You may not be aware that before the local government re-organisation of 1974 Norwich and Norfolk were two completely separate councils of equal powers. Norfolk County Education Committee had no control over the schools in Norwich for example. As a result there was completely separate main library for the county at 52 Thorpe Road. This was housed in a number of interconnected temporary feeling buildings – they were pre-fabs – set, remarkably for an urban institution, in a wood. The rooms were light and airy as windows went all round the walls, and they looked out onto trees. County branch libraries (and there were nothing like as many as now) took most of the stock of fiction books, but the county’s main reference library was housed in Thorpe. As far as content was concerned it was even worse than Norwich City library, but I am perhaps being hypercritical. I had had after all experienced a world-class library in the Bodleian at Oxford Unversity. After 1974 when it became just Thorpe Branch Library rather than Norfolk County Library the stock became mainly fiction, and therefore of limited interest to me. It soon closed altogether.

I will end with a mention of the Norwich Free Library which stood on the corner of St Andrews Street and Duke Street. This was the precursor of the Norwich Central Library which burnt down in 1994. The Free Library was opened in 1857 and moved to the site opposite St Peter Mancroft in 1963. I was just too young to remember it well, but I do recall that it was very cramped. One thing I do remember about it was the selection of daily papers which were kept on tall wooden desks where you had to read them while standing. The papers could not be removed, being held down with string. A number of tramps congregated there away from the cold and wet. To discourage them and other feckless people from wasting their money betting on the horses, the lists of runners and riders was obscured by printer’s ink on a roller being run over the pages before they were put out in the morning. Nevertheless these pages were pored over intently because some at least of the information could be still be seen through the black ink.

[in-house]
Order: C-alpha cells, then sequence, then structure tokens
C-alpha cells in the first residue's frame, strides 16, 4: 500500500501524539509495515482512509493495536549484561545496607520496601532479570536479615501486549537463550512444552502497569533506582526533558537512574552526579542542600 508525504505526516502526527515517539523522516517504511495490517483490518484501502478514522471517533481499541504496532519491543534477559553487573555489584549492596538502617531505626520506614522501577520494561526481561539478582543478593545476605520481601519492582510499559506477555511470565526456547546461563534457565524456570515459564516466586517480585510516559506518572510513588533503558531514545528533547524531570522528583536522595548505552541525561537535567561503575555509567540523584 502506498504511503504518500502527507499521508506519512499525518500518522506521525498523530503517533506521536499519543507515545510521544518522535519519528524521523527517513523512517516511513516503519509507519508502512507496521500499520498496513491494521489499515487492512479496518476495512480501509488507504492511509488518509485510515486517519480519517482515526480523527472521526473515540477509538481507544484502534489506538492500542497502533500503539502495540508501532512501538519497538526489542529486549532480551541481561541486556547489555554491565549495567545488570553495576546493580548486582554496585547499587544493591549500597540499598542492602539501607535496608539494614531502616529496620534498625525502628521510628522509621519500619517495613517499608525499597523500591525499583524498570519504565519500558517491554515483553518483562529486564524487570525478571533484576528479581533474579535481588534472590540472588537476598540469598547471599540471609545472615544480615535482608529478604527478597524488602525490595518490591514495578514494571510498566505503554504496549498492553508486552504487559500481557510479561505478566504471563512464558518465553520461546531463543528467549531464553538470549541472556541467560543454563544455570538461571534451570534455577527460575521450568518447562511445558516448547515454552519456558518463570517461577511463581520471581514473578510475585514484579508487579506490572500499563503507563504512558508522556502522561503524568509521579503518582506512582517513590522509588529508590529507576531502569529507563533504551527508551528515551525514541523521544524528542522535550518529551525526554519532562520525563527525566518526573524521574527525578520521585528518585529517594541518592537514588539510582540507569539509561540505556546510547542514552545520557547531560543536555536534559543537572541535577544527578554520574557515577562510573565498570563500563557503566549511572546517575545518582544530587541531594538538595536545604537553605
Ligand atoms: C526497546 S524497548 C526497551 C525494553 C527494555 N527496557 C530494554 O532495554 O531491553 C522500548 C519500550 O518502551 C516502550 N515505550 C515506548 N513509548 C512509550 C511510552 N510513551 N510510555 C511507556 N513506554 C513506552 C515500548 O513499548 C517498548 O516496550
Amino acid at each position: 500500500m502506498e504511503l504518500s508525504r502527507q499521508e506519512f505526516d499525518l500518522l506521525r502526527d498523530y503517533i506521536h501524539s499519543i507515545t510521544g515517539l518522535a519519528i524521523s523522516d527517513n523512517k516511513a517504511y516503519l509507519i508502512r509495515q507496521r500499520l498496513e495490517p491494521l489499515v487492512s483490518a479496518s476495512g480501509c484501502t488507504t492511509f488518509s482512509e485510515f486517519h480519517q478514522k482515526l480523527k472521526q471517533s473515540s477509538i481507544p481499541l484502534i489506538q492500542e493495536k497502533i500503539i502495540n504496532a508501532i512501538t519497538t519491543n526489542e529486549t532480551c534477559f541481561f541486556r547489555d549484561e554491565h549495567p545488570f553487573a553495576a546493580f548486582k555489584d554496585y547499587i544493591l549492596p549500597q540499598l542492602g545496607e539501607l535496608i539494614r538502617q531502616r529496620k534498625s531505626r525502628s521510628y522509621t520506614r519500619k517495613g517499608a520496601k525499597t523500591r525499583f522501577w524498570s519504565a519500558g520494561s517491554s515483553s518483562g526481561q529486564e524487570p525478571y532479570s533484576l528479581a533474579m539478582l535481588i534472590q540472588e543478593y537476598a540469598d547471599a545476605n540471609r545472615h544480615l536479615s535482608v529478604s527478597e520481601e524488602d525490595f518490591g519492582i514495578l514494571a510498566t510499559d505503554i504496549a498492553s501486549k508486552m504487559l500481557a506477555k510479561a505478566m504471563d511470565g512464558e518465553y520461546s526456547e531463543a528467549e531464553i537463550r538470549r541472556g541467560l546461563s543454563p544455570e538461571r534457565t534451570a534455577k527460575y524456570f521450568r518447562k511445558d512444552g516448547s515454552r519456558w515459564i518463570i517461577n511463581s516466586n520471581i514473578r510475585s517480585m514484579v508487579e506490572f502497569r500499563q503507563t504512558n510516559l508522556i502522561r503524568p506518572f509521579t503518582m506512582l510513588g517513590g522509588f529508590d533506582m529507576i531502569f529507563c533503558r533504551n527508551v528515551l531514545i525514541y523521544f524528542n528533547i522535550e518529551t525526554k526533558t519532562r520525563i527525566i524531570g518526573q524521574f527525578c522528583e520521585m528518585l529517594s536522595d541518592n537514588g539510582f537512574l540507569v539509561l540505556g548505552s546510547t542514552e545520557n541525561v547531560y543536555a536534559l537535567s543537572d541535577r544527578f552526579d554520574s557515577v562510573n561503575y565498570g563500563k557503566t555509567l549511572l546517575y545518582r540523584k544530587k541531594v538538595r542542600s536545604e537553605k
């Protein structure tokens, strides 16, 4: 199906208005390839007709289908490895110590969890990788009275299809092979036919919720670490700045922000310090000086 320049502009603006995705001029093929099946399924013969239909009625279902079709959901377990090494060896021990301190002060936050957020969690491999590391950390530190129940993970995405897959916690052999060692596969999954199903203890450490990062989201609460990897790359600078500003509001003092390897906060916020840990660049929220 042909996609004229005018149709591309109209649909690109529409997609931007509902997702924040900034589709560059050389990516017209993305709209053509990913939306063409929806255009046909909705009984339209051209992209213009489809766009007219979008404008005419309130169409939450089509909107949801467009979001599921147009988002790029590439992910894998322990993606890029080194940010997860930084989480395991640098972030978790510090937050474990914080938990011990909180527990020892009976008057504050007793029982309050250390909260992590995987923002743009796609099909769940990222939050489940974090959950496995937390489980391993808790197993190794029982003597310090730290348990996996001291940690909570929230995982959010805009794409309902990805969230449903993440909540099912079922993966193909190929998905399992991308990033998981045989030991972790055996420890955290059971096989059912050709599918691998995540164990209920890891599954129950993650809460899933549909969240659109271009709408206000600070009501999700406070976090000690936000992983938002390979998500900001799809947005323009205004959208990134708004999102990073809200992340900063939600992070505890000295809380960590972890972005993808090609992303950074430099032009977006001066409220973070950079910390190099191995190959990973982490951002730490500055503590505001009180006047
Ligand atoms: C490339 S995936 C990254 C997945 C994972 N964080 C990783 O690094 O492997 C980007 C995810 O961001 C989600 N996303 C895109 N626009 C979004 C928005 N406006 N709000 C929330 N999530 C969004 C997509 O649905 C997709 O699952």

There are still at least four libraries in the city. I have mentioned three of them in passing – the Millennium Library in the Forum, the Archaeological Society Library at 64 The Close and the University Library. The fourth i the Cathedral Library which has been there for many years, but has has relatively recently been opened up to the public. As you would expect, this holds religious works and books of church architecture. These are the libraries that I know of as having a relevance to the historian. There may be other specialist libraries on subjects such as law and medicine that I am not aware of.

JOSEPH MASON